For future reference

The ridiculous spoiling of my grandmother continues.

Pattern: simple beret, embellished with a little nubbin.

Details extracted from a variety of sources (Kate Gilbert’s Speckled Beret, Ann Budd’s The Knitter’s Handy Book of Patterns, Charlene Schurch’s Hats On!, research at local department stores), then chewed up and spit out by yours truly.

I will share the recipe with you, but not in the immediate future – I still have unanswered questions about this whole tam/beret business, and I have books ordered through my library to learn more. Plus, after knitting this beret 4.5 times, can you blame me for wanting to move on? :)

Needles: no less than a full menagerie of US 1 and US 2 knitting implements (Boye steel crochet hook, size 2; Susan Bates dpns, US 1 and US 2; Inox aluminum 16″ circs, US 1 and US 2; HiyaHiya 24″ circs, US 2).

Yarn: Lorna’s Laces Shepherd Sport in periwinkle, 1 skein (in its glorious entirety).

Gauge: about 7 stitches and 10 rows per inch.

Finished dimensions: about 11″ in diameter.

Lorna’s Laces continues to meet and surpass my expectations – what other yarn can be entangled in mohair, knit and reknit, and still come out as good as new at the end? Plus, the semi-solid colorways are simply amazing for the kind of knitting I typically do.

I am hoping the beret has just the right volume and drape for my grandma. I definitely can’t envision my grandma liking a stiff fold line, which is why I didn’t block over a plate.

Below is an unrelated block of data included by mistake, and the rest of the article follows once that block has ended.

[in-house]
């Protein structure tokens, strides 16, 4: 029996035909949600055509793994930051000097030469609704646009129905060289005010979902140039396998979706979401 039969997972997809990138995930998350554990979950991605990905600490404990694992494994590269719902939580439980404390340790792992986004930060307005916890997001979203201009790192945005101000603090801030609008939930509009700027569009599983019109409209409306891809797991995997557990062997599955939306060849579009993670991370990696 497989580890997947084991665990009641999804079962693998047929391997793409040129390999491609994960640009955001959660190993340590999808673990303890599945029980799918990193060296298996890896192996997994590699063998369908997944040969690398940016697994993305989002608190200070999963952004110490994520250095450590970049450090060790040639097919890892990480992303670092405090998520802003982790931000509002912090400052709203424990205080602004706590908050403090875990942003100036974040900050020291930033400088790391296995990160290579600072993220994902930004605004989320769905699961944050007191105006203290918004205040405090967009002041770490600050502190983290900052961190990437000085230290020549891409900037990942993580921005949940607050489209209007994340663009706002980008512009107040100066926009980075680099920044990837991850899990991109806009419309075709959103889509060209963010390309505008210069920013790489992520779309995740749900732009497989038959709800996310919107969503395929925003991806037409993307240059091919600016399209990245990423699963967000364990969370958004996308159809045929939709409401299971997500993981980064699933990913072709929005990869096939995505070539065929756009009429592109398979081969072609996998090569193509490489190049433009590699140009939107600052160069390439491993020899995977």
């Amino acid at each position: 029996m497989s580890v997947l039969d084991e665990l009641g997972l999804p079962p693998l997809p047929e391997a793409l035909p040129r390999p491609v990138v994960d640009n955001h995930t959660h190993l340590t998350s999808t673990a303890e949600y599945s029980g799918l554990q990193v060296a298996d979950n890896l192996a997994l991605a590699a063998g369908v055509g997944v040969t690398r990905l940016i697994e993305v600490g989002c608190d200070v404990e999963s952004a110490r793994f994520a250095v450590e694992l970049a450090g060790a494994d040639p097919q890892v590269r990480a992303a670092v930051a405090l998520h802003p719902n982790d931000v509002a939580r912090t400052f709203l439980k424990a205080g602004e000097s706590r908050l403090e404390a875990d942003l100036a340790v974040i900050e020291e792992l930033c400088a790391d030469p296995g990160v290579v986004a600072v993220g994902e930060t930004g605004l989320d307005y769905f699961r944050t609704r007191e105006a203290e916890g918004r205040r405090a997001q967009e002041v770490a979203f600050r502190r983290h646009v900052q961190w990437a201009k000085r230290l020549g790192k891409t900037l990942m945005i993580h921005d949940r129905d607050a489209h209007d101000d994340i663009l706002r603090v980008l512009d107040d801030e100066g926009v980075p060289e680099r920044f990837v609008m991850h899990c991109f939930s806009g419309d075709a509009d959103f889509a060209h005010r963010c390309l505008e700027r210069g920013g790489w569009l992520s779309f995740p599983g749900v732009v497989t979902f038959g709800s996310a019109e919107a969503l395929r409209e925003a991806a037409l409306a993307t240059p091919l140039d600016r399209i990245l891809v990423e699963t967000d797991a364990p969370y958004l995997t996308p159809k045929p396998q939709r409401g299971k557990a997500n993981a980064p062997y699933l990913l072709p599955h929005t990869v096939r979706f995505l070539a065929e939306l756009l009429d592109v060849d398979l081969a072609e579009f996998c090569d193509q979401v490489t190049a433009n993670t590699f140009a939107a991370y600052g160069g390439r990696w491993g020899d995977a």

Last, I threaded 2 strands of thin elastic close to the cast-on to keep the beret firmly on the head. I think it makes a huge difference, functionally speaking, without altering the outside at all.

Although obtaining the proper beret shape and size proved to be tricky, I’m so glad I didn’t stop until it was perfect. When it comes to my grandma, “good enough” simply won’t do. I will revisit this entry every time I contemplate ripping and reknitting – sometimes the end product is worth the pain of starting over.

90 thoughts on “For future reference

  1. amy

    What a lucky grandma. And, best of all, she seems to know it. Beautiful work, as always. I’m in awe.

  2. anne

    congrats- the beret looks fabulous! i’m very impressed by your perseverance. i’ve been reading your blog for a few months now (and did the requisite devouring of your archives in under a week) and i’m a hopeless lurker, but all that ripping and reknitting certainly merits a comment! thanks for the great reading!

  3. becky c.

    I hope Grandma reads your blog so she can see how much you love her. 4.5 attempts – sheesh! You’ve got more patience than I do, that’s for darn sure.

  4. Kristin

    Good enough won’t do for my grandmother either. I figure once you are 80 (or so) you have earned certain priviledges. One is obviously have grandchildren knitting until perfect!

    It is gorgeous and I hope she loves it.

  5. Glenna

    Gorgeous! I just love the colour, and it is such a stylish looking beret for the modern gal, whatever her age. I look forward to the pattern!

  6. loribird

    Very nice, definitely worth the effort of getting it right – can I be your grandma too? (There may be a little issue of age, but I’m willing to overlook that detail…)

    Thanks for showing the woven-in elastic; I’d been wondering about the best way to do such a thing, and your method looks very good.

  7. Ruth